Monday, August 9, 2010

Whale Camp- Not your average summer camp

From July 11-17, 2010 campers from all over the country gathered with one common interest- WHALES. Whale Camp is a collaboration between The Port Townsend Marine Science Center and Centrum with the  idea of using science and art as an avenue for discovery.
Libby gives insight to wide-eyed campers
Photo by: Al McCleese

To say our days were busy and full would be a staggering understatement; the entire week was a whirlwind of activity, learning and fun!  Mornings were divided between art and science activities.

The science looked something like this-

The group works to assemble the gray whale's vertebrae.
Photo by: Al McCleese

Heather plays the signature calls for orca pods- J,K,L
Photo by: Al McCleese

Baleen in the mouth of PTMSC's gray whale, Spirit. 
Photo by: Al McCleese
Campers were introduced to the whales of the Salish Sea in a class called "Whale Ecology", assembled a whale skeleton during "Gray Whale", listened to orcas and learned about hydrophones during "Sound Underwater", and helped solve some of the mysteries surrounding the death of transient orca CA189 during "Orca Forensics".  CLICK HERE to learn more about CA189 and PTMSC's Orca Project.

The art component allowed campers to create and become art!  Artist Deanna Pindell guided campers through creating black and white drawings of whale bones.  she also reinforced what participants had learned in the Whale Ecology course by covering the room with pictures of whales and letting them create drawings of their own.

                                                              Photos by: Deanna Pindell

Movement/Theater instructor, Christian Swenson, introduced students to the idea of using their original instruments (body and voice).  Participants learned to move in unison as a group without a leader, changing direction and speed.  The groups made up "sea creature yoga", predator/prey skits and created spontaneous sound gardens with their voices.
Campers in motion!
Photo by: Al McCleese

Photo by: Al McCleese
Most afternoons we met in the schoolhouse building and worked on constructing paper mache whales, whale puppets, or both.  I enjoyed  seeing all the creativity that emerged from our time in the schoolhouse.

Photos by: Deanna Pindell

Our first afternoon was spent working on a special once-in-a-lifetime project; each student made a cast of a real orca tooth!  Those of you who are avid blog followers or active with PTMCS's Orca Project may already be aware of how and why this was possible.  For those of you who are less familiar, learn more HERE.  The cast teeth turned out really well and each camper had one to take home with them at the end of the week.
Keeping a steady hand.  Heather helps camper, Noah, pour the teeth casting mix.
Photo by: Al McCleese

The finished product!
Photo by: Al McCleese

Each day, we finished our afternoon on the beach.  I thought of this portion of the day as "unstructured creativity time".  Some days campers created sand whales on the beach, other times were spent building and launching "art-barges", creating giant driftwood sculptures, and making up songs.  Everyone seemed t really enjoy our afternoons in the sand and sun.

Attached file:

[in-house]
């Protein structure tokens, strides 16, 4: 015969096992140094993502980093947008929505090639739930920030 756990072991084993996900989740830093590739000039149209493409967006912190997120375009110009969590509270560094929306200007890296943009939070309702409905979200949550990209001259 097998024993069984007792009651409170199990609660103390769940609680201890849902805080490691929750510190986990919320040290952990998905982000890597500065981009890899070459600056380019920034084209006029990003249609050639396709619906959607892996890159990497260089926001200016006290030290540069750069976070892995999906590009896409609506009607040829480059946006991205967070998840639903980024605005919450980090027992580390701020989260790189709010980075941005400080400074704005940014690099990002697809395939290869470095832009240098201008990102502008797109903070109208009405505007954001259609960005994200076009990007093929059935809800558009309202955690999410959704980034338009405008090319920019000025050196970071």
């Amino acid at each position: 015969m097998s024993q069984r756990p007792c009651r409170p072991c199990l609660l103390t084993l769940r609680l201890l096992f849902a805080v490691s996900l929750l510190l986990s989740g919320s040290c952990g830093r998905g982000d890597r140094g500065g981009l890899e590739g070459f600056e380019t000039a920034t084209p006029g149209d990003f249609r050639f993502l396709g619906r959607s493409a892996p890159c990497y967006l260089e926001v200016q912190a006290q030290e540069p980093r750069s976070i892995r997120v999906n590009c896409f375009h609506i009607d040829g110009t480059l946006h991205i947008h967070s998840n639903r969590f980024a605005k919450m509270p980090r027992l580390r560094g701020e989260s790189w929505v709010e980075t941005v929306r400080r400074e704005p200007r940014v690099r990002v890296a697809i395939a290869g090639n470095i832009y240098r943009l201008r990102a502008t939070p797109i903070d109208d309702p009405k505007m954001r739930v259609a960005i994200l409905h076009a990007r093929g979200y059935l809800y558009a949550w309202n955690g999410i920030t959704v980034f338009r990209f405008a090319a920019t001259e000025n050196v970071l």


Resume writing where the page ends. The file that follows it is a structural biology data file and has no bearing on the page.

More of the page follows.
Photo by: Al McCleese

Evenings were filled with exploration and experimentation.  We visited the marine and natural history exhibits, tried to create a bubble net in a kiddie pool to mimic humpback whale feeding, and played with the hydrophone off the floating dock.  I'm pretty sure none of us had problems falling asleep at the end of each day.

The bubble-netting experiement!
Photo by: Al McCleese

Our last day was spent whale-watching aboard P.S. Express's Glacier Spirit with a stop to visit The Whale Museum in Friday Harbor.  No whales were spotted during the first half of the trip, but spirits remained high.  Our visit to The Whale Museum was a personal Whale Camp highlight for me.  The head education specialist at the museum and a minke whale researcher spent time talking and asking campers to share information they had learned during the week.  I was blown away with all the knowledge they shared.  Members of our group asked insightful and thoughtful questions and I truly believe we all would have been completely content to have spent the whole afternoon at the museum!

Back aboard the boat, campers were advised to watch for clusters of birds.  A group of birds feeding at the surface of the water can indicate that a whale is feeding nearby.  Suddenly, a minke whale was spotted!  We all brimmed over with excitement.

Our last night was spent on the beach laughing and sharing stories around the campfire.  Saturday morning we gathered our works of art and said good-byes.

Five days after Whale Camp one of our campers, Ella, was visiting the Marine Exhibit when a PTMSC staff member mentioned having heard that Whale Camp was really fun.  Ella's reply, "Fun doesn't even describe it.  It was amazing!"

We laughed, learned, and made new friends all while listening, creating, and making discoveries about whales.

I wish you all could have come!

Heather Jones
Orca Project Coordinator

No comments:

Post a Comment

Want to leave us a comment? Just type in your message below; we'd love to hear from you!